Evaluating Quality of Data Collected by Teams

Four core problems identified by the design team are related to data integrity and usefulness as follows:

Data is not disaggregated and lacks granularity for analysis
When data is collected, it may be under or mis-analyzed
Data accessibility may be restricted due to privacy and sensitivity concerns
Once collected, data is not always applied to policy and practice.

We want to learn from you:


  • Data2X identified how the desirable features of gender data include quality (valid and reliable sources), coverage, and comparability (of concepts and measures).
  • **What other desirable data features would you prioritize?**
  • New data collection methods, such as using apps or social media, often attempt to engage users and capture their attention in unique ways. Validating these forms of data and the insights they provide can be a challenge.
  • **As researchers increasingly use big data from social media and apps to detect mental health problems, how have they assessed the validity of these data points and measurements? **

    Hi @ingmarweber, @ukarvind, @aylin, @lepri, @Pavel, @sarahb - As all of you have a background in Technology and Data, It would be nice to know your thoughts on Karan’s discussion. Thanks.

    The validity of mental health data is both the biggest challenge and the most important. The very definition of validity must be scrutinized before we can hope to solve these problems. Validity first begins with reliability. Without that there can be no validity. Reliability, fortunately, is a technical issue and the people well versed in technology can solve this problem. The other aspects of validity, in the case of mental health data, are trickier. By validity I mean data that is valid for a particular purpose. And therein lies the tricky part. The XPrize staff are focused on data for research, for theory building across societies, in short a western alllopathic medicine model. Mental health data suited to this purpose will not be collectable in nonwestern societies, including isolated communities within western societies. Data that is collectable will be data that results in the lifting all boats. It will be data that does not change the status of the traditional healers, nor of the powerful members of the family etc. In short, it is data that useful to the society as it is.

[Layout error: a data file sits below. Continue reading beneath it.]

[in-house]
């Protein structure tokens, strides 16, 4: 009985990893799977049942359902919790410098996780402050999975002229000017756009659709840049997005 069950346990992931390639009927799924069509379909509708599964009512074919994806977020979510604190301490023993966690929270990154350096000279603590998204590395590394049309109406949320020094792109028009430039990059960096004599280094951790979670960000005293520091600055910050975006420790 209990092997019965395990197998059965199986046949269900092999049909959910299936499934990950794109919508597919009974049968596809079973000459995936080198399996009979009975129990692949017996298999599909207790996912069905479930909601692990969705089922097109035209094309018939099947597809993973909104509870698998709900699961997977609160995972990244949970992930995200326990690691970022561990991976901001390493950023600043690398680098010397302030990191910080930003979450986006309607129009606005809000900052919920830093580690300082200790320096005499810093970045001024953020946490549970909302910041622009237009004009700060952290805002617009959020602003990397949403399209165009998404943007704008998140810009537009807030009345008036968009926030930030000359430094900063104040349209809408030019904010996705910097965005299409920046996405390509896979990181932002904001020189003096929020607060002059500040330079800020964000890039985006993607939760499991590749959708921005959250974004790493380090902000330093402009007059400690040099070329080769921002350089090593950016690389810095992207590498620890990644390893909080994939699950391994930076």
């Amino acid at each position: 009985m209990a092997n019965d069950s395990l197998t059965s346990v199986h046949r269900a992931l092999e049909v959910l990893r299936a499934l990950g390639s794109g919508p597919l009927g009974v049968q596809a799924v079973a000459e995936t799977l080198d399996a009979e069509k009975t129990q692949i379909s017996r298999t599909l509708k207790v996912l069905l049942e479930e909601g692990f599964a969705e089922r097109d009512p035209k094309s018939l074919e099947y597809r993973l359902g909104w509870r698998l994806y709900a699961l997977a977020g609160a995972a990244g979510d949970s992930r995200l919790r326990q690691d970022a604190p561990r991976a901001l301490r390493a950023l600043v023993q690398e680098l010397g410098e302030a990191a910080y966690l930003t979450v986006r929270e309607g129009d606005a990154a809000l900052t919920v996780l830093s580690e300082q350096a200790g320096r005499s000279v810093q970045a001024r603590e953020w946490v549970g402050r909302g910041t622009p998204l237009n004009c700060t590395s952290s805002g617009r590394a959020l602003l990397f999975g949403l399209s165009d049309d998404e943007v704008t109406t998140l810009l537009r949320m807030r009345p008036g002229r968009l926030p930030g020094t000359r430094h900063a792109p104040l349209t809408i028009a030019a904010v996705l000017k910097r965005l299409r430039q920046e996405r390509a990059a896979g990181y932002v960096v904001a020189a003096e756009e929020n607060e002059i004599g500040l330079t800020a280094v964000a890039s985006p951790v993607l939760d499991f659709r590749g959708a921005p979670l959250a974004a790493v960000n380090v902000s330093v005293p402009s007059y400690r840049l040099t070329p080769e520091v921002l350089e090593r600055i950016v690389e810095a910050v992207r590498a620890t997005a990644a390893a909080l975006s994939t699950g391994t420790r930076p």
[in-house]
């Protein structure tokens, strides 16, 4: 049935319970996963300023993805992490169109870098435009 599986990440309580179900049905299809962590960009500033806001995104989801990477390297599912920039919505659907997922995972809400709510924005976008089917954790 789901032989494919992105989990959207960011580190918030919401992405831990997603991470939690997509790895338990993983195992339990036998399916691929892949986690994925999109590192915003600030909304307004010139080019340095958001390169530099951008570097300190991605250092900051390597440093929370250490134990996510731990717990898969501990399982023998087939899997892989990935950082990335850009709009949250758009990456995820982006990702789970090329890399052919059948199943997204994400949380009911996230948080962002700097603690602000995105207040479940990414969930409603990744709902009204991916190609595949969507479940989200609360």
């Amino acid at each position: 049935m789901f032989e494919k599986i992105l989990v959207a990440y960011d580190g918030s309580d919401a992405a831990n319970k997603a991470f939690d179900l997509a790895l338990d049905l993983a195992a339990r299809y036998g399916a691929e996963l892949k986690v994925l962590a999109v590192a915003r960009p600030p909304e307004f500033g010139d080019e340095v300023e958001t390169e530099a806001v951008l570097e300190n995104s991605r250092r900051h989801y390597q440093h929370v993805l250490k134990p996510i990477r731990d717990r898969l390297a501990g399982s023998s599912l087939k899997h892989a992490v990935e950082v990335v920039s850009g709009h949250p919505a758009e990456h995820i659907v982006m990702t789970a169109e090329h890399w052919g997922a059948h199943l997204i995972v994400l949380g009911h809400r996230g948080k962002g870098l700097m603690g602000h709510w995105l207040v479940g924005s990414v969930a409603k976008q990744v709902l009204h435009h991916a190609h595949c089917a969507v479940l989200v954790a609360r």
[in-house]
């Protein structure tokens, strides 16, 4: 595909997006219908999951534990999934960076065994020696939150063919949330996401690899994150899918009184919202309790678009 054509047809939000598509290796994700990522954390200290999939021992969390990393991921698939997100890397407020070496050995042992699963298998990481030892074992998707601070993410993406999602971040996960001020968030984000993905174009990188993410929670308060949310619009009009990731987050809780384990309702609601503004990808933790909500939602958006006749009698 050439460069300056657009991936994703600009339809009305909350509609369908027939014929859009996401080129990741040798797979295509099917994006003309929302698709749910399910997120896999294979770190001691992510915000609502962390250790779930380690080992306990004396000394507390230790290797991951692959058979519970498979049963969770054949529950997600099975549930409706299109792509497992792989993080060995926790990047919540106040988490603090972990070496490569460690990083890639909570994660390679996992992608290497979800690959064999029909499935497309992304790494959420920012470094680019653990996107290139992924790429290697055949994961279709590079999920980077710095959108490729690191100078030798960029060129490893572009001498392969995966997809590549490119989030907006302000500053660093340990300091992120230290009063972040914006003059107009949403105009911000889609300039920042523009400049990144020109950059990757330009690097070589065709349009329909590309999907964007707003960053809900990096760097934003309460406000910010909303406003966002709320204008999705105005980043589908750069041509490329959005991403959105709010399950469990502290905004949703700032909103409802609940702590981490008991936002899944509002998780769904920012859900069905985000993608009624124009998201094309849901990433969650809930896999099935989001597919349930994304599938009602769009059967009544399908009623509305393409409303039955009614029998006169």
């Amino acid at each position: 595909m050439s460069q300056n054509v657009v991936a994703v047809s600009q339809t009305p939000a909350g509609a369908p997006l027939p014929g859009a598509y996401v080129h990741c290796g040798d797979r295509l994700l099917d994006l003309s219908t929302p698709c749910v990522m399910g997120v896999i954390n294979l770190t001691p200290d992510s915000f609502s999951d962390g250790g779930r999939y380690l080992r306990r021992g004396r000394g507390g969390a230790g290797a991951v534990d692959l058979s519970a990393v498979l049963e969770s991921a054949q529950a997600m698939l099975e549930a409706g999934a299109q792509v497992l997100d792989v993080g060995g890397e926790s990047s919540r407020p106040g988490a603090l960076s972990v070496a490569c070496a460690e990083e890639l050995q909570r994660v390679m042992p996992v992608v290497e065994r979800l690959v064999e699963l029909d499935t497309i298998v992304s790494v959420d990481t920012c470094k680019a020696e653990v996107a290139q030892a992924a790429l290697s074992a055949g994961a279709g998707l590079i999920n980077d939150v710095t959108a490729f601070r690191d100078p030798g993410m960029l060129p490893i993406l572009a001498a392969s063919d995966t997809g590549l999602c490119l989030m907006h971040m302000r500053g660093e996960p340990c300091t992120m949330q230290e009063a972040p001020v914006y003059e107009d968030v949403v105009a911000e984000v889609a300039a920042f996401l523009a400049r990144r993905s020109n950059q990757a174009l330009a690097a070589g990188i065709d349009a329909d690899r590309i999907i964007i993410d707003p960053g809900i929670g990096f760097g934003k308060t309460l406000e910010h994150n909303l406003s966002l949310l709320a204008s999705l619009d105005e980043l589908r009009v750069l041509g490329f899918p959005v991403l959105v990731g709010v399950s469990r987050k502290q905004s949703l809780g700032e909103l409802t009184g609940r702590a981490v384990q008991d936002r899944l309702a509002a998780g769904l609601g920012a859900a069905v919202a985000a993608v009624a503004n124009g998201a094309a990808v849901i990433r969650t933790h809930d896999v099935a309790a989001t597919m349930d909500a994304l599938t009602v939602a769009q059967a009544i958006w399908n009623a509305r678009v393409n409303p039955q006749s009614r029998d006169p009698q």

Let us look at a concrete situation. "Women in nonwestern societies are often the victims of violence. It may be in the form of wife beating or assault. It may be in the form of genital mutilation. It may be in the form of bound feet or other painful actions that are related to changes in status as for example when a female is ready for marriage, or can resume sex after her menses, etc. We can of course collect data on this violence. We can get reliable data on the physical damage caused by the violence. But unless we can substitute less violent behaviors we cannot end the violence and the data collection is of no value.